To meet this challenge, agriculture in Oregon, the U.S. and globally, must become more sustainable. Sustainability means delivering adequate food, fiber and feed while also preserving the environment and improving human well-being across economic, environmental and social dimensions. Sustainable agricultural production systems support the livelihoods of farm businesses, families and workers, maintain and improve ecosystem services, and are competitive in regional, national and global markets. Sustainable agricultural systems also must be resilient to environmental and economic challenges, while embracing emerging technologies and economic opportunities.

Oregon agriculture is characterized by its diversity. With an emphasis on specialty crops, more than 220 commodities are produced, spanning field, seed and nursery; fruits, nuts and vegetables; cattle, milk, wheat, hay and potatoes; and commercial aquatic products. The state’s rich and varied geographic regions, growing demand for specialty crops, proximity to western U.S. and Asian markets and changing consumer expectations are key elements in the success of Oregon agriculture. Contributing to the diversity of Oregon’s agriculture are the forms of ownership and scale. As the College of Agricultural Sciences positions its research, teaching and outreach programs for the future, it does so with consideration of the tremendous diversity of Oregon agriculture.

As the College of Agricultural Sciences (CAS) positions its research, teaching and outreach programs for the future, it does so with consideration of the tremendous diversity of Oregon agriculture.


Oregon is one of the most geographically diverse states in the U.S., marked by volcanoes, abundant bodies of water, dense evergreen and mixed forests, as well as high deserts and semi-arid shrublands. At 11,249 feet (3,429 m), Mount Hood, a stratovolcano, is the state's highest point. Oregon's only national park, Crater Lake National Park, comprises the caldera surrounding Crater Lake, the deepest lake in the U.S. The state is also home to the single largest organism in the world, Armillaria ostoyae, a fungus that runs beneath 2,200 acres (8.9 km2) of the Malheur National Forest.

The diversity of Oregon’s landscapes is driven in part by its climate and precipitation and nearly 2,000 identified soils. Arid areas support much of the state’s livestock production on a mix of private and public lands with winter feed provided through irrigated hay production. These same areas also support abundant wildlife and provide recreational opportunities. Boreal and Oceanic areas produce timber, wildlife, water (?), and also support livestock grazing and recreation. The Columbia River Basin and the land associated with the Columbia River’s tributaries produce much of the state’s agricultural bounty.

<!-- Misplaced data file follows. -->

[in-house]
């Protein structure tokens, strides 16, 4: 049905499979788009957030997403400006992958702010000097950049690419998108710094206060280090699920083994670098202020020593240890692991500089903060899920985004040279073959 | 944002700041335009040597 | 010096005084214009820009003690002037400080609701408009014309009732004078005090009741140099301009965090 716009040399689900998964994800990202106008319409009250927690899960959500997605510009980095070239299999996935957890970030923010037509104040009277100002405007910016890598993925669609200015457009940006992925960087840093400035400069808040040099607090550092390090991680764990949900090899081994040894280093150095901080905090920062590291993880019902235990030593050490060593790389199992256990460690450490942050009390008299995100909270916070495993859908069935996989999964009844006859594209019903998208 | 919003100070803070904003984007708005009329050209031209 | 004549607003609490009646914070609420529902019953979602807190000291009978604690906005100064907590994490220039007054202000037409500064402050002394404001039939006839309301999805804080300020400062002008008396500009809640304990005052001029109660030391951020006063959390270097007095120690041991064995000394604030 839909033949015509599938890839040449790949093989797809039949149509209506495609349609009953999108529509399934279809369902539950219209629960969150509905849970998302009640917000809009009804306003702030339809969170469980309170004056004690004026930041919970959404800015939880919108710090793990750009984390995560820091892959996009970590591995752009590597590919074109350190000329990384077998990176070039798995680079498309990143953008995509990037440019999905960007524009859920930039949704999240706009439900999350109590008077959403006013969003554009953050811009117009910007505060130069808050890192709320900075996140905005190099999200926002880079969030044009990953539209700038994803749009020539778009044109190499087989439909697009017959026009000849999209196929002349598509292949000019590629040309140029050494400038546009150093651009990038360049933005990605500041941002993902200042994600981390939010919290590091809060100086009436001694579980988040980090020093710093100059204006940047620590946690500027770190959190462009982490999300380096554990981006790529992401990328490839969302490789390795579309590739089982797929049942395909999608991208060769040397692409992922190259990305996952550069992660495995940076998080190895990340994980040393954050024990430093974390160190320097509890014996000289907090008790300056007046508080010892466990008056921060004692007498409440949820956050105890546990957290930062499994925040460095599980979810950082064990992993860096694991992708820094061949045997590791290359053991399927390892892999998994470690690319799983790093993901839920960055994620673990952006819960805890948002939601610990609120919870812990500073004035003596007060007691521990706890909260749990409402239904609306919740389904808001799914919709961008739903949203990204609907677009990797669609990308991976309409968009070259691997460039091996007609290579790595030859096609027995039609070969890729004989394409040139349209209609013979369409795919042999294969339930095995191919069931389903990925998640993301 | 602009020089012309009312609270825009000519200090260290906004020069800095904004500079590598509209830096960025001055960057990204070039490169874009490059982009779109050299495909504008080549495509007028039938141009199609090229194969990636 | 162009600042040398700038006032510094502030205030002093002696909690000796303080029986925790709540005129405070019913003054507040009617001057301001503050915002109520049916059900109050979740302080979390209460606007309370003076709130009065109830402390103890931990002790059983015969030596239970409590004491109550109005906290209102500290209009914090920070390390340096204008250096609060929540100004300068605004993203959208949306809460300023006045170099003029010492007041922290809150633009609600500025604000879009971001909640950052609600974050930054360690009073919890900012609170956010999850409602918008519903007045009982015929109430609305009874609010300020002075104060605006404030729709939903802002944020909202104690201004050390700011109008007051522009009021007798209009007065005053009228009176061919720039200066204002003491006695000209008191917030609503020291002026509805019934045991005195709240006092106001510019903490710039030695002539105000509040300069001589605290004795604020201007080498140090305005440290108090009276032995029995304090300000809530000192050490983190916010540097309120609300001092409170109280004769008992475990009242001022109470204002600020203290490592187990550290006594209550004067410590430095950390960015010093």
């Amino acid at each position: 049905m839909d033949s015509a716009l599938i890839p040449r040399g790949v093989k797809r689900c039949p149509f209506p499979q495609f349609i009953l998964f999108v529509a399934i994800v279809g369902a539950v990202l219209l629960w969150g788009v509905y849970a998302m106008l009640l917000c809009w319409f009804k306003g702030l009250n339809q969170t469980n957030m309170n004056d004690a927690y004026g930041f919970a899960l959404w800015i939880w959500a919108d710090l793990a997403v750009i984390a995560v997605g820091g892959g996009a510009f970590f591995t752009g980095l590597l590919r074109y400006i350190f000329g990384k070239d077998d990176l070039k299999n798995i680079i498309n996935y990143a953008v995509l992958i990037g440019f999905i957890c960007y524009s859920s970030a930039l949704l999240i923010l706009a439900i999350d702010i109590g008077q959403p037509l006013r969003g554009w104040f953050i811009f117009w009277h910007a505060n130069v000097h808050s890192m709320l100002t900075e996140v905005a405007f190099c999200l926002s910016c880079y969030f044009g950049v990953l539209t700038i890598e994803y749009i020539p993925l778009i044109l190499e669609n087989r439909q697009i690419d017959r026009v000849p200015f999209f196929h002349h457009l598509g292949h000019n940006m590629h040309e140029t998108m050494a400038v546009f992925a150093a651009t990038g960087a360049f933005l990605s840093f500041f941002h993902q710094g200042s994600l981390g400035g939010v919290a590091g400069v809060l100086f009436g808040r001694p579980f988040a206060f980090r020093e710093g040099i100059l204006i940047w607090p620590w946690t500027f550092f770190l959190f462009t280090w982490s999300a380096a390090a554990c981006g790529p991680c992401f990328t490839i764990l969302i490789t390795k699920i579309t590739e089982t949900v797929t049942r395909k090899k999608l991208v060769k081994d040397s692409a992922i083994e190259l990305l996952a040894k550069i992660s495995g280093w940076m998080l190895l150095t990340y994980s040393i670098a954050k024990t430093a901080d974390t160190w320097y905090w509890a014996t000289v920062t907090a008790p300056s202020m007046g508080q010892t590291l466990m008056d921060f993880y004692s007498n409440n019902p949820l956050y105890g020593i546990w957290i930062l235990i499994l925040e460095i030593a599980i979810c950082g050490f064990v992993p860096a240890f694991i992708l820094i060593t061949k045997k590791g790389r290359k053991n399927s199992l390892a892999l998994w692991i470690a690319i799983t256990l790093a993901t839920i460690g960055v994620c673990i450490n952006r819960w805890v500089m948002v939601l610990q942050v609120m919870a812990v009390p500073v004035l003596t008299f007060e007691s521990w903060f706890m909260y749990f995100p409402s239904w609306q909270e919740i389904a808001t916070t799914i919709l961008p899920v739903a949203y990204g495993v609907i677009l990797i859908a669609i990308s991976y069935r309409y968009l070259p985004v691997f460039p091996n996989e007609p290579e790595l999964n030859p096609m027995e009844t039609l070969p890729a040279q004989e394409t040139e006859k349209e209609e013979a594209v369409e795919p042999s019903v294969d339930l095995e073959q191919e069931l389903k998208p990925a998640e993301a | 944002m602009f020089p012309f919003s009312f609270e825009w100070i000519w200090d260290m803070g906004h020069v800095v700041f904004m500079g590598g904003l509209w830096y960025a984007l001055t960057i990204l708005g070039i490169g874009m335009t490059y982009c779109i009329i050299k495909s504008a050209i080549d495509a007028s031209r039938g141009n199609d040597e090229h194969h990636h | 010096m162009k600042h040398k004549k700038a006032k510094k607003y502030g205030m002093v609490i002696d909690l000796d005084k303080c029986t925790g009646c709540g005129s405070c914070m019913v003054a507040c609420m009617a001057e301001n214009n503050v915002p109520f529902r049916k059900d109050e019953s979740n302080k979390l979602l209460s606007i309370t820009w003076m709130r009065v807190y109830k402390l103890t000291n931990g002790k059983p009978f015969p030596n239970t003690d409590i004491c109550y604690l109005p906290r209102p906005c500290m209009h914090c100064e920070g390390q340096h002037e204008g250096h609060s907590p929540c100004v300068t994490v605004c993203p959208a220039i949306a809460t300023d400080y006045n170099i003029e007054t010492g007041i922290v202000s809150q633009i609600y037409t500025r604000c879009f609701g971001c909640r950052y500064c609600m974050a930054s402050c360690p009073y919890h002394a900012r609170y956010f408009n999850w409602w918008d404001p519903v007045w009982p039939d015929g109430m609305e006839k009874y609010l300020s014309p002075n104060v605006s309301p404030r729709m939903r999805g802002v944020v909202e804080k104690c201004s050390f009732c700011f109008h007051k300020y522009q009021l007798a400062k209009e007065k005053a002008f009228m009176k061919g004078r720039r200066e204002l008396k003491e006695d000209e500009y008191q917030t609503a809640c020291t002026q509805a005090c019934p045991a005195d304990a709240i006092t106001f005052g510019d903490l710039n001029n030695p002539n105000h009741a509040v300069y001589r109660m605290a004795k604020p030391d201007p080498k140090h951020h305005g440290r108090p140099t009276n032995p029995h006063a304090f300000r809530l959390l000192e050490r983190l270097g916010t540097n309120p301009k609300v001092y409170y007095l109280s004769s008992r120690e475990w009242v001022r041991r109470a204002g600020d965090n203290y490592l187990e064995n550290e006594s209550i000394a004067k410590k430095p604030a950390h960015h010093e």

Coastal communities and the Pacific Ocean contribute substantially to the Oregon economy with a large saltwater commercial fishing fleet that lands nearly 210 million pounds of fish annually. Dungeness crab, pink shrimp and shellfish aquaculture add to the $155 million annual contribution to the state’s economy that generates an estimated $544 million in household income. Ocean recreational fisheries generate an additional $60 million annually.

Because of its diverse landscapes and waterways, Oregon's economy is largely powered by various forms of agriculture, fishing, and hydroelectric power. Oregon is also the top timber producer of the contiguous United States; the timber industry dominated the state's economy in the 20th century.

Oregon’s working landscapes produce products with a farm gate value near $6 billion. According to a recent report by Oregon State University, the “economic footprint” of agriculture in Oregon accounts for over $50 billion, or 13.2 percent of the state’s economic activity. Associated jobs number over 326,617 or 13.8 percent of the state’s employment.

Oregon’s diversity of landscapes, cropping and grazing systems, and ocean environments create a diversity of opinions on how best to allocate and manage these resources.

The College is equipped for this challenge, having a large collaborative network of OSU researchers and teachers (academic, extension and others) with broad and deep expertise in almost all areas of agricultural and natural resources research and outreach across the state and beyond. Faculty, staff and administrators are well-connected to practitioners (growers, users, land managers, and state, federal and local agencies and NGOs).

Strong ties to stakeholders, communities and agencies allow us to identify problems and provide scientifically informed answers to questions related to sustainable landscape management.


Working And
Natural Landscapes